The Efficiency in Liquidity Measures during the US Monetary Announcements

Dimitrios I. Vortelinos^{1}^{*},
Konstantinos Gkillas^{2},
Christoforos Konstantatos^{2},
George Peppas^{3}

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1. Introduction

Most of the emerging markets yield spectacular returns; however, they are subject to tremendous risk and volatility. Illiquidity is always an important factor that drives institutional investors away from the emerging stock markets. Liquidity is not easy to be estimated, because of its ad-hoc definition and its determinants (Chen, Luo and Liu, [1] ). The importance of liquidity is recently evidenced by Donadelli and Prosperi [2] and Switzer and Picard [3] , among others. The effects of liquidity have been studied extensively by Christie-David and Chaudhry [4] by selecting five instruments that differ in liquidity and investigating how they react on macroeconomic release announcements. Evidence suggests that effects absorb fifteen minutes after the announcements and persist more in instruments with more liquidity. Fleming and Remolona [5] extended on how the prices and liquidity affected macroeconomic news releases.

Due to the strengths and weaknesses of each liquidity measure and proxy, we employ the ten most influential liquidity estimators to determine the efficiency and efficacy of each measure in representing emerging market liquidity. These are: turnover volume, two naive liquidity ratios, a conventional liquidity ratio, the Martin [6] liquidity index, Hui and Heubel [7] liquidity ratio, the Hasbrouck and Schwartz [8] market efficiency coefficient, the Hui and Heubel [7] Market-Adjusted liquidity, the Amihud [9] illiquidity index, the Liu [10] measure and the modified Amihud measure (Kang and Zhang, [11] ).

There is overall informational efficiency, where the role of country-level institutional environments in the relation between information and stock prices is important (Dang, Moshirian and Zhang, [12] ). Nikkinen et al. [13] was among the first and relatively recent papers to investigate such international efficiency in emerging stock markets through the effects of U.S. economic news releases on the market risk (volatility). The effect of U.S. economic news releases on the liquidity of Asian and Latin American emerging stock markets is answered in the present paper with an updated and different dataset as well.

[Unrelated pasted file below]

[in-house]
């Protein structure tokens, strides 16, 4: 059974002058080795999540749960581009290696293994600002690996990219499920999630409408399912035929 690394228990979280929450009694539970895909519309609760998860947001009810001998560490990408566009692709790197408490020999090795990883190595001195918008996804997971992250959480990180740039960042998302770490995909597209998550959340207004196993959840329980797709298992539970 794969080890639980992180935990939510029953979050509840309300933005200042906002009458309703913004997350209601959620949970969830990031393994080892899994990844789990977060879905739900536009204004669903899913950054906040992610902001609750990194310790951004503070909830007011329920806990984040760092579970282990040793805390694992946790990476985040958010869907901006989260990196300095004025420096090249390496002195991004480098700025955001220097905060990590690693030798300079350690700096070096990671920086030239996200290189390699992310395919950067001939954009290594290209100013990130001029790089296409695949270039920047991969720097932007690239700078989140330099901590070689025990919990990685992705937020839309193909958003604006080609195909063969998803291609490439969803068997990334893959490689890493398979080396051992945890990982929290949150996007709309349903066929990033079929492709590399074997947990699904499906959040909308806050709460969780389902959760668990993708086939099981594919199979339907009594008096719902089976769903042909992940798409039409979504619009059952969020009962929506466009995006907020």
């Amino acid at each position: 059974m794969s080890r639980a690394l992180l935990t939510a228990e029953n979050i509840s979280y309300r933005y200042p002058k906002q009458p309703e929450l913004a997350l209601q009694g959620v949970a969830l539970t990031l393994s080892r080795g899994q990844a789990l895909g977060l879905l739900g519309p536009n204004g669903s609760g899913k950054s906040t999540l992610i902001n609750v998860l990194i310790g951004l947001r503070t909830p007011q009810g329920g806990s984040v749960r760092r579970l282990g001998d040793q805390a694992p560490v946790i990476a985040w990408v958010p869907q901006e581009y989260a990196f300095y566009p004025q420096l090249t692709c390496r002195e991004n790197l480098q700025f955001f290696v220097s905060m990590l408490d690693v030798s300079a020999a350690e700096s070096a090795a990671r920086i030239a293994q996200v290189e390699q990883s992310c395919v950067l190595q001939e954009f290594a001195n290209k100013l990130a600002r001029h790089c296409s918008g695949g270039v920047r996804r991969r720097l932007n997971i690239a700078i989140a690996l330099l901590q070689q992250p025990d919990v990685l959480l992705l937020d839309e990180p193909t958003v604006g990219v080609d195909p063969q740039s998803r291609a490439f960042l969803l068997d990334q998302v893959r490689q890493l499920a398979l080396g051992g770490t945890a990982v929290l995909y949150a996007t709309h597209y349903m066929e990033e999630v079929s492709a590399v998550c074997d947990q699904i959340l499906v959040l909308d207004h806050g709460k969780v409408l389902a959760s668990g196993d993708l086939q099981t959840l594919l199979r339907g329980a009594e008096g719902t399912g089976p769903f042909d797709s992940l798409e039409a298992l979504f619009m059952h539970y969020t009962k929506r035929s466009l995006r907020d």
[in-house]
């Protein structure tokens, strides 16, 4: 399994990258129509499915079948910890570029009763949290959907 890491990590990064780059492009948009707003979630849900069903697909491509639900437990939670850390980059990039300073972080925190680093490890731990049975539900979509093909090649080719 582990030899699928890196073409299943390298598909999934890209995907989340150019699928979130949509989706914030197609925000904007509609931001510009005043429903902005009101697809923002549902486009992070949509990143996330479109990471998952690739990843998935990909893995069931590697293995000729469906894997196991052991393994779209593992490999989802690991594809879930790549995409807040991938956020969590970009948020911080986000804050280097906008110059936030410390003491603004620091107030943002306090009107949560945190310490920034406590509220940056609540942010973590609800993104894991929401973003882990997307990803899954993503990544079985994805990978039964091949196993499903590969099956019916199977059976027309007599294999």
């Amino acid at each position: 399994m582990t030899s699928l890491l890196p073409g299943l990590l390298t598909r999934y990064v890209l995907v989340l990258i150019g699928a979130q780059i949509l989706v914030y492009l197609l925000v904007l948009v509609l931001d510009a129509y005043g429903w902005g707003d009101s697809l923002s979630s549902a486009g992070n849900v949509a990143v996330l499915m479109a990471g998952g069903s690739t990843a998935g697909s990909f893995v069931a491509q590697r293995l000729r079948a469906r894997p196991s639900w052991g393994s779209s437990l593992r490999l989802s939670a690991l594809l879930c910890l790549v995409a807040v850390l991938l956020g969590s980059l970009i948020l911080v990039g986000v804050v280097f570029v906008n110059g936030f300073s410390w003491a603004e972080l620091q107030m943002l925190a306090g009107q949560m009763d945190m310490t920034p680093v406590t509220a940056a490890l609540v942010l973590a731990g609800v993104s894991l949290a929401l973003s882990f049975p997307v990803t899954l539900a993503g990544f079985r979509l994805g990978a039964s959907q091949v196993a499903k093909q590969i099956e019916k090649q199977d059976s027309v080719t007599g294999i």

This paper examines the efficiency of the ten most important liquidity measures in estimating liquidity of Asian and Latin American emerging stock markets, and then the time-series behavior for each liquidity measure of the eleven emerging stock markets. Finally, the impact of the most important US economic news releases affecting the liquidity of emerging stock markets is examined. The rest of the paper is organized as follows. Section 2 describes the data. Section 3 deploys the methodology. Section 4 describes the empirical results. Section 5 provides concluding remarks.

2. Data

Both Asian and Latin American markets have an increasing interest in literature, nowadays. Kim, Kim and Lee [14] found strong spillover effects in the Asian emerging markets occasionally causing US dollar liquidity problems. Kearney [15] and Agudelo, Giraldo and Villarraga [16] investigated the liquidity of these markets in detail. The present paper concentrates on Asian and Latin American emerging stock markets. Not all stock markets are developing; they all are increasingly important for their regions, however. They have been selected across most of the respective literature. These are the reasons why they were selected. The Latin American stock markets are: 1) Argentina, Buenos Aires Stock Exchange (MERcado de VALores) market index (MERVAL); 2) Brazil, Brazil stock exchange Bovespa Index (IBOVESPA); 3) Chile, Santiago Stock Exchange Index (IPSA); 4) Colombia, Colombian Securities Exchange (Bolsa de Valores de Colombia) index (IGBC); 5) Mexico, Mexican Stock Exchange (Bolsa Ipc) Index (MEXBOL); and 6) Peru, Peru Stock Market (IGBVL). The Asian stock markets are: 1) China, Shanghai Stock Exchange Composite Index (SHCOMP); 2) India, National Stock Exchange of India CNX Nifty index (NIFTY); 3) Indonesia, Jakarta Stock Exchange Composite Index (JCI); 4) South Korea, Korea Stock Exchange Kospi Index (KOSPI); and 5) Taiwan (China), Taiwan Stock Exchange Weighted Index (TWSE).

Daily prices of all stock indices are employed and are also expressed in US dollar. Liquidity is measured in a weekly frequency, however. The impact of the US economic news is also accessed in a weekly frequency. Using no daily data to examine the impact of economic news releases are among others, Hardouvelis [17] , Boyd et al. [18] , Lamont et al. [19] , Vortelinos and Gkillas (Gillas) [20] and Vortelinos and Gkillas [21] . Data starts from 01/06/2007 to 31/12/2016. The financial crisis which begins with the Lehman Brother collapse was one of the most tumultuous economic events in the recent economic history. Is well known the contagion between US and emerging markets. Our data sample highlights the impact of recent financial crisis to emergency markets. More specific the sample concludes firstly, the sub-prime crisis phase 01/06/2007 to 14/09/2008 (the day before Lehman Brothers collapse). Secondly, the period between 15/09/2008 to 01/05/2010 the global financial crisis and thirdly, the period from 02/05/2010 to end where the global financial crisis turns into sovereign debt crisis. Some of the recent studies on the impact of US macroeconomic announcements are Rosa [22] and Elder et al. [23] , among others. Announcements data come from the Bureau of Economic Analysis and the US Census Bureau of the US Department of Commerce, the Bureau of Labor Statistics of the US Department of Labor, and the Board of governors of the Federal Reserve System.